Page 18 - Print 21 Magazine May-June 2019
P. 18

Navigating change - David Currie’s story
A voyage is never over until the ship arrives at its destination. A life’s mission is not completed until the person calls it quits. On both counts David Currie is under full sail, as owner and executive chairman of the region’s largest privately owned graphic arts supplier, Currie Group, and as the navigating torchbearer for the business founded by his father Bill. In this 70th anniversary year of the company, he celebrates 50 years since he signed on for the trip, writes Patrick Howard.
his business. I think he figures that if someone can stay around in the business as long as I have, they must know what they’re doing.”
David Currie is far removed from the stereotype of the figurehead leader. He is part of the operating team of his company, ready to step
in whenever his unique contribution can help. He makes himself available to staff and customers as he always has and if he’s wound back his legendary work rate, he’s still at the forefront of Currie Group’s activities.
“I don’t put in as many hours as
I used to and I guess I’m a bit more of a grumpy old thinker these days. But I’ll still talk to my customers
at any time of the day, night, or weekend. I still go and sell a lot
of machines personally.”
Where it began
Looking back now, David Currie admits he was never cut out for the role of hard-handed mechanic that his father had prepared for him when he joined the company. The product of a private school education, he soon found a career ‘on the tools’ at Currie & Southward Printers’ Engineers little to his taste.
“When I first started, we were a small engineering service company with a couple of lathes and milling machines. We used to make parts for printing machines. Every time it rained the water just flowed through under duckboards.”
Bill Currie was not the kind of parent to make it easy. Sweeping the floor and taking morning tea orders from the engineers were considered an appropriate introduction to the business. “I started in 1969. I was always the boss’s son but I started by cleaning the toilets and going around at 9.30 taking staff orders with a brown paper bag, putting on the big kettle to make the pot of tea, always in overalls. I’d be welding a lot, making little parts on milling machines. I really didn’t like it.
It was that sort of start.”
His advancement proved to be a journey of self-discovery, of taking chances and seizing opportunity when it presented itself. Frustrated by working in a service industry where he had no reason to talk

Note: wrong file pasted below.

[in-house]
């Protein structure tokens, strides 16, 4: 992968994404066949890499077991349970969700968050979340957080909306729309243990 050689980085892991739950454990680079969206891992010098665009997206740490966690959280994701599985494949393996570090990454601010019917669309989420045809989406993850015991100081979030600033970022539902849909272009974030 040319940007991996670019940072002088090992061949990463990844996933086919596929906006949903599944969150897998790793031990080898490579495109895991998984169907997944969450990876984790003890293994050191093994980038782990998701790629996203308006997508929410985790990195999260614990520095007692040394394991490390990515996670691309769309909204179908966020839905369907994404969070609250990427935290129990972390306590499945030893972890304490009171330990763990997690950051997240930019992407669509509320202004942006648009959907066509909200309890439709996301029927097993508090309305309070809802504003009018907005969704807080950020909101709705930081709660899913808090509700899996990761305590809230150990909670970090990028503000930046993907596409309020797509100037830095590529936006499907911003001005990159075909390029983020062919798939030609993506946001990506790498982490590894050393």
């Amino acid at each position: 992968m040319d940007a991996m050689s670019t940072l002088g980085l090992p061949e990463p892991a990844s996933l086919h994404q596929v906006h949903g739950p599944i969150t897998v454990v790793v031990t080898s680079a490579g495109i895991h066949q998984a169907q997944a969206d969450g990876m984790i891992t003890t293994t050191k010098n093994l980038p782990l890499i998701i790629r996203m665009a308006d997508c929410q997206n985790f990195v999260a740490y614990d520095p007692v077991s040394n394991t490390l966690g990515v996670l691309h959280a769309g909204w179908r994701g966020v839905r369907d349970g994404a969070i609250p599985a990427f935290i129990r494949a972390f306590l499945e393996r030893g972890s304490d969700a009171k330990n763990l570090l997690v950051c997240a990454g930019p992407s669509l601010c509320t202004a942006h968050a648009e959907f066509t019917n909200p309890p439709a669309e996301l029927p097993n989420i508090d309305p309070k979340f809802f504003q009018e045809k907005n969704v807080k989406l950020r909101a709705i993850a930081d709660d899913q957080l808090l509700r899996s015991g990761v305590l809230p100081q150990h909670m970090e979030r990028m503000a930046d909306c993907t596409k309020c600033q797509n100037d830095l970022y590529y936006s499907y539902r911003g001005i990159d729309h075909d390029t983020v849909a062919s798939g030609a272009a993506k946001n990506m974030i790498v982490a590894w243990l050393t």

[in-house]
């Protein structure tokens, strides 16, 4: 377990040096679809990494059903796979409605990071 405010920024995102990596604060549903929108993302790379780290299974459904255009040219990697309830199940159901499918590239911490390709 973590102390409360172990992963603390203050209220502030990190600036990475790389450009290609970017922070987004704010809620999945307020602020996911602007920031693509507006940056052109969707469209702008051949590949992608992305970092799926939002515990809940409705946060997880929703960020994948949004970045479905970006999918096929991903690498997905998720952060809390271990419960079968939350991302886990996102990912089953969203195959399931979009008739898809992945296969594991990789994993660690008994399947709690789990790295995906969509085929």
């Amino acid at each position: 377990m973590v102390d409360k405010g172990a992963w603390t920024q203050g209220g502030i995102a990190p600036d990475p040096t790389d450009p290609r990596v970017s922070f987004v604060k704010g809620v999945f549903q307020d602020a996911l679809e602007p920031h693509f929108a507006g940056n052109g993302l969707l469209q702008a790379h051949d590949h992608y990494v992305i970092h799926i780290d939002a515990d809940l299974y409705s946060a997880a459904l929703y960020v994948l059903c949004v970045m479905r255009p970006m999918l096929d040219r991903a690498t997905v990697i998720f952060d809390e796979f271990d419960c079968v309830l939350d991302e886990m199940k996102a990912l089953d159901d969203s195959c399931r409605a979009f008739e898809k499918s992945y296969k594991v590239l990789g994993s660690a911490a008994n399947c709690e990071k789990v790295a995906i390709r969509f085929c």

with customers, apart from when their machinery broke down, he began developing the transport side of the business. Soon he was shifting presses around Melbourne, and starting up a used machinery trading activity. In his own words
David Currie has survived and thrived through some of the most turbulent and challenging decades in
the history of the printing industry. As the iconic leader of his high- technology supply enterprise, he
is more than a survivor from a
time when graphic arts merchants were individuals rather than multi-national corporations. He comes from a time when offset presses were the latest printing technology and when Australian and New Zealand printers relied on their suppliers for connection to manufacturing trends.
The 68-year-old is still on deck, an active and successful executive chairman, who continues to lead from the front. He takes pride
in being engaged in all the major deals of the digital press and print finishing equipment that are
the foundation of the company’s business. Recognised by many
of his long-term customers as
a grey eminence of the industry, he is sometimes flattered when received into their businesses as an honoured guest.
“They seem pleased to see me.
I guess if you stay around long enough you become some kind
of fount of wisdom,” he smiles.
“I was up at a customer’s place in Queensland recently and he took great pride in showing me around
“I’ll still talk to my customers at any time of the day, night, or weekend. I still go and sell a lot of machines personally.”
18  Print21 MAY/JUNE 2019

   16   17   18   19   20